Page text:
ForgeRock welcomes David Goldsmith

ForgeRock Logo Welcome to David Goldsmith who joins the ForgeRock documentation team today. Delighted that you have come to work with us at ForgeRock, David!

If you got identity and access management software training before ForgeRock, David’s name might already be familiar to you. David goes way back with identity management, having designed, developed and delivered training for identity management product lines at Sun Microsystems and at Oracle. He comes to ForgeRock from Cloudera, where he also got to know Hadoop very well. As a hands-on, technical curriculum developer, David has strong experience getting his ideas across in the classroom, in training labs, and in writing.

A while ago I wrote, “We aspire … to share understanding with developers and partners like you.” David can definitely deliver on that aspiration. His work promises to be a big win for the community.

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ForgeRock doc tools 2.1.3 released

ForgeRock doc tools 2.1.3 is now available.

This is a minor maintenance release, mainly of the default branding.

As mentioned in the release notes, this release brings one improvement and two bug fixes:

  • DOCS-72: Improve widow and orphan control in PDF
    You can now use the processing instruction <?hard-pagebreak?> between block elements to force an unconditional page break in PDF (and RTF) output. The processing instruction has no effect on HTML output.
  • DOCS-162: <replaceable> tags within <screen> tags have no effect in the HTML
    The <replaceable> text now shows up in bold+italic font.
  • DOCS-173: Link text too dark in top-right banner showing latest release

No configuration changes are required, except to update the version number in your POM. See the README for more about how to use the doc tools.

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ForgeRock doc tools 2.1.2 released

Thanks to Gene Hirayama and Laszlo Hordos for their contributions, and to Lana Frost for testing. ForgeRock doc tools 2.1.2 is now available.

This is a maintenance release of the Maven doc build plugin, the default branding, and the common content. No configuration changes are required, except to update the version number in your POM. In order to benefit from improvements to the PDF cover pages, however, you will want to add logos and update the authors list to include a corporate author.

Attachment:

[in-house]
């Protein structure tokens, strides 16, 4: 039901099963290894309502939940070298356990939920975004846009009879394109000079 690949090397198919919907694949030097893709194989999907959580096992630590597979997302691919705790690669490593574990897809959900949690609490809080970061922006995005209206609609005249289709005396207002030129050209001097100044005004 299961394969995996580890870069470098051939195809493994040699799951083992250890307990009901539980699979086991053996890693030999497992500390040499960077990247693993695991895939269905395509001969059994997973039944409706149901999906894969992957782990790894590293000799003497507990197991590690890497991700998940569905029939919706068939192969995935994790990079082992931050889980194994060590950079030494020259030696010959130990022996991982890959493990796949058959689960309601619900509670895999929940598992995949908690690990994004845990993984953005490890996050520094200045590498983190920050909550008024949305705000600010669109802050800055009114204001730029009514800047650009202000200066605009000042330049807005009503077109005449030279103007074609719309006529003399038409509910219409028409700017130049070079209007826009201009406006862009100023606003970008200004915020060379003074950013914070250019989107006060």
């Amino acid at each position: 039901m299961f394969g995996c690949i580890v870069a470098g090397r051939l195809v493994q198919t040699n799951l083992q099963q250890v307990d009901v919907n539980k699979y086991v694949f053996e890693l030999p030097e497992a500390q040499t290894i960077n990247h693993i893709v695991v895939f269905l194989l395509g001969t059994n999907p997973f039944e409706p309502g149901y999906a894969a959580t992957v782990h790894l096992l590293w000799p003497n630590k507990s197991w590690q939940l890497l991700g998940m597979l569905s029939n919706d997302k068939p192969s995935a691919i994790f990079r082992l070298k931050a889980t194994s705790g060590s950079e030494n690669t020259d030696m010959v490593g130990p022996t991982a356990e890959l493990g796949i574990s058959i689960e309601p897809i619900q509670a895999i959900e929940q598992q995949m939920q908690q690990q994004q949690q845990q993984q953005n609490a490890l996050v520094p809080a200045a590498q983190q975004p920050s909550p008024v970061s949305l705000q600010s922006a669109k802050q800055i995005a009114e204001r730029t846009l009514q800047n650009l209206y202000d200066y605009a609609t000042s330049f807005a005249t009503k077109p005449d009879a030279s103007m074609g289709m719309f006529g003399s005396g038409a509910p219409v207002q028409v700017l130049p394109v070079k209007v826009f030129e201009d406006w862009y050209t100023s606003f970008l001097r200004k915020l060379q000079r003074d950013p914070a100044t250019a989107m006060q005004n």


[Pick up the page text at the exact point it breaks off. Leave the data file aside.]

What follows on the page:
For details about fixes, enhancements, and known issues in the doc tools, see the release notes.

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ForgeRock doc tools 2.1.0 released

ForgeRock community logo Today we released ForgeRock doc tools 2.1.0. This maintenance release includes a couple of new features, a few improvements, and some bug fixes. See the release notes for details.

As described on the ForgeRock developer community Wiki, the Maven doc build plugin relies on a lot of great open source technologies to generate output. A little bit below the tip of the iceberg, we stand on the shoulders of these giants:

Big thanks to all the maintainers of these tools, and to all the people answering questions on their mailing lists. Recursive thanks to all the giants holding up these projects, too. :-)

When you upgrade to use the latest plugin, also take these compatibility changes into account:

  • Add a <projectVersion> setting to your configuration when executing forgerock-doc-maven-plugin (required)
  • Update <screen> examples to use continuation characters when folding user input lines, and make use of <userinput> and <computeroutput> markup (optional). Here’s an example:
    $ <userinput>ldapsearch \
     --baseDN "" \
     --searchScope base \
     --port 1389 \
     "(objectclass=*)" supportedExtension</userinput>

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ForgeRock welcomes Gene Hirayama

ForgeRock Logo Welcome to Gene Hirayama who joined the ForgeRock documentation team today. Happy you have joined us, Gene!

Gene has been writing directory and identity management documentation since he joined Sun Microsystems in 2006, and more recently at UnboundID Corp. Gene has worked as a technical writer for 17 years, before that maintaining and monitoring computer systems. Gene’s domain knowledge not only of UNIX and LDAP but also of REST, SCIM, XACML, and OAuth 2.0 will help him quickly to write useful documentation on all components of the ForgeRock stack.

Gene’s initial focus at ForgeRock will be access management documentation for OpenAM, policy agents, and OpenIG. This is good news for ForgeRock and good news for the community, as Gene ramps up in the new year to fix, improve, and extend core documentation.


Filed under Access Management, Docs